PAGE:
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    Anthem Review: Oh, Say Can You See, It’s an Off-Brand Destiny

    by Shannon Haeglar

     

    In my eyes EA has long been one of the four horsemen of the gaming apocalypse. Activision, Bethesda, Valve and EA all continue to make millions of dollars despite their best efforts. Anthem is the next unfortunate IP to suffer at the altar of EA’s business strategy. This game was consistently lacklustre in pre-release but showed a glimmer of hope with its unique gameplay and the studio’s pedigree bolstering its potential. BioWare has been held as the gold standard in character driven storytelling and the hope was that they would somehow mesh the loot shooter genre with the narrative prowess we have come to expect. Unfortunately, Anthem falls short on both these fronts and ever trips getting back up with a litany of technical issues.

    I rolled into Anthem with tempered expectations, much like Fallout 76. I have long been looking for one live service game that I could call my own. Many people discover that one game that keeps them coming back with new content and an ever-evolving story. Ask any truly dedicated Destiny player and there is a depth of story and a breadth of experience there for those willing to put in the time. The hope was that even if Anthem was mediocre it would have enough there to hook me in the long run and finally turn into that guy that says, “yeah, it sucked at launch, but you should really try it now.” Sadly, I have finished my time with Anthem and unless someone comes to me and says that I don’t see myself ever going back.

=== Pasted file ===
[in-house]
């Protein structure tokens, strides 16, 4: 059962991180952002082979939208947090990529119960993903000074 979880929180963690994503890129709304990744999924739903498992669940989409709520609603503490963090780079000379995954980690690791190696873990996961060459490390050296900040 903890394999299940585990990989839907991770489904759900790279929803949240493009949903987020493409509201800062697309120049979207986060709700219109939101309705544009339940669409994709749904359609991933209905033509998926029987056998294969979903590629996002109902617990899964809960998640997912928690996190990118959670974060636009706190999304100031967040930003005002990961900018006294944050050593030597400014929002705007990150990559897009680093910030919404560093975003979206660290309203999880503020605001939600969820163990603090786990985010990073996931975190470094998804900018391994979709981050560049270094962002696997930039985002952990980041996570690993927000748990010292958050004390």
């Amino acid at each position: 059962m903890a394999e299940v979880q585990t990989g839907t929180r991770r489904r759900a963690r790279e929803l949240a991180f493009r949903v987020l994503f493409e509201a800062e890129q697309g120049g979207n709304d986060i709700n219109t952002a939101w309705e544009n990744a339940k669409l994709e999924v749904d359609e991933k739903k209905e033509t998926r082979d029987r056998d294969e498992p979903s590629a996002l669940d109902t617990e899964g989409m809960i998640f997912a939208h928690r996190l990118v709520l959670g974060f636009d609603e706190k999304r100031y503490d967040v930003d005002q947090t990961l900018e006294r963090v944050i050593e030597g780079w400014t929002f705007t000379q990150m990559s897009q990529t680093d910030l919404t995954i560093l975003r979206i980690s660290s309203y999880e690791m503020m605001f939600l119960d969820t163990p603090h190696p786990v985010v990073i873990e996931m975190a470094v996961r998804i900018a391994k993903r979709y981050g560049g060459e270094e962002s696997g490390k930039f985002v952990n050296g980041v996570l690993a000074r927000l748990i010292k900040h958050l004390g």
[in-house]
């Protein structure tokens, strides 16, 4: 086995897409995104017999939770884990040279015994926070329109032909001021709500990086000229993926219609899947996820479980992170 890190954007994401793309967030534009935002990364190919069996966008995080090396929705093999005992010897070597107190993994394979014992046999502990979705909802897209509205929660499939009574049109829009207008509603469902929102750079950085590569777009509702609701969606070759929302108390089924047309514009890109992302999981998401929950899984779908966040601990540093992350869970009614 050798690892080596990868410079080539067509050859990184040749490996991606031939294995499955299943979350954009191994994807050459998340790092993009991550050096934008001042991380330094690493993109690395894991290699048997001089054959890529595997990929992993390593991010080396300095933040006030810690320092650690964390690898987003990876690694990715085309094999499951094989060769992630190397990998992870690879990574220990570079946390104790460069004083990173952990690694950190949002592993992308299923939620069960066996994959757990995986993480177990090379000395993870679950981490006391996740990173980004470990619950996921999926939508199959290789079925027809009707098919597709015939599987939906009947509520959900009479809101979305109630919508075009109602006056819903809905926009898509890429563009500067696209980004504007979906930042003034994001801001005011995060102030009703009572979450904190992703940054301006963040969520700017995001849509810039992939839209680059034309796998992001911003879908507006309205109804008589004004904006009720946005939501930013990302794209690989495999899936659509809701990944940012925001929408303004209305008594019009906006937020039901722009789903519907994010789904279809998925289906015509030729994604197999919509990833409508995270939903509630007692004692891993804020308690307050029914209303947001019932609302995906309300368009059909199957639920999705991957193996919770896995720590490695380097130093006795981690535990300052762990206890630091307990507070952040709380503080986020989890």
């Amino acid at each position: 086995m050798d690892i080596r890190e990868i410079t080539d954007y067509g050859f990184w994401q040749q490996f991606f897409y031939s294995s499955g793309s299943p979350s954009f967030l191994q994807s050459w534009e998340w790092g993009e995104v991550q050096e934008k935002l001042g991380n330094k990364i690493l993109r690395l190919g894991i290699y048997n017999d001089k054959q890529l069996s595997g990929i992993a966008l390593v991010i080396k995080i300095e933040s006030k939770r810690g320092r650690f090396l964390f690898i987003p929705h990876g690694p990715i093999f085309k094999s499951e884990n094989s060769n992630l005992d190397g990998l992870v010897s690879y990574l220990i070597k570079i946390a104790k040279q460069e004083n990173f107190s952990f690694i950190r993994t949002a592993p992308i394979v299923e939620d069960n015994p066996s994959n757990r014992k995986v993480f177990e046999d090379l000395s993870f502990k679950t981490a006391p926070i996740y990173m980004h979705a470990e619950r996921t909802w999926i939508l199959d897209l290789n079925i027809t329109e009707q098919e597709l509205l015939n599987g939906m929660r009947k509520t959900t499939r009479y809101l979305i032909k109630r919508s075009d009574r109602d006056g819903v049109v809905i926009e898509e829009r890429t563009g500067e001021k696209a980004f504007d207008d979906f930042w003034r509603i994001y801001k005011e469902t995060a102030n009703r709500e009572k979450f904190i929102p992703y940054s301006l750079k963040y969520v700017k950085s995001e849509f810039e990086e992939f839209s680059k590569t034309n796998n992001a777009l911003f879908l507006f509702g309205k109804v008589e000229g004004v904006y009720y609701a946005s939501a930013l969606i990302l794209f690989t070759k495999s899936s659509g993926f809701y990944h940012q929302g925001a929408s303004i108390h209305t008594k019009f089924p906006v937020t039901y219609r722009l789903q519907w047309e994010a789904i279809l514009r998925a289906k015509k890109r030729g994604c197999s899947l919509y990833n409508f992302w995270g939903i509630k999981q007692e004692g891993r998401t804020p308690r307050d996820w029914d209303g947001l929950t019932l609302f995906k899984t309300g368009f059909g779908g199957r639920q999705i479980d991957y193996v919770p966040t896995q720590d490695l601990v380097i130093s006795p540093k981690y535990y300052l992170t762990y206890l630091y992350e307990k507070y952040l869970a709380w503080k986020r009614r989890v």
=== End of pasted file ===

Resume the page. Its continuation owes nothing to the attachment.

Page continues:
Anthem has the basic sci-fi story slapped onto its loot shooter frame. You are part of an elite something or other (Freelancers), there is an ancient progenitor race/god race (Shapers) that has left behind some inscrutable technology (The Anthem of Creation). The technology creates problems in the world (Cataclysms) and it's your job to stop them using your special skills/items (Javelins). Finally, there is a rival faction (The Dominion) that seeks to control the progenitor technology for their own selfish reasons and are being led by a fanatical figure hell bent on their master plan (The Monitor). The plot is trite with the possibility of cool expansion and twists but anything they try to foreshadow or misdirect is telegraphed so blatantly that much of the story is predictable and, I hate to say it, boring. One of its key flaws is the game does exactly what the start of this paragraph does. It throws sever proper nouns at you in the early stages of the game with no setup or explanation and expects you roll with it. Your player character knows what’s going on, why don’t you? You can go and find out all the exposition you need if your willing to sit in the in-game encyclopedia (The Cortex) and read for hours about the world minutia. I did skim through some of it and it can be interesting but none of it is added to the game part of the game in a meaningful way, so it might as well not exist.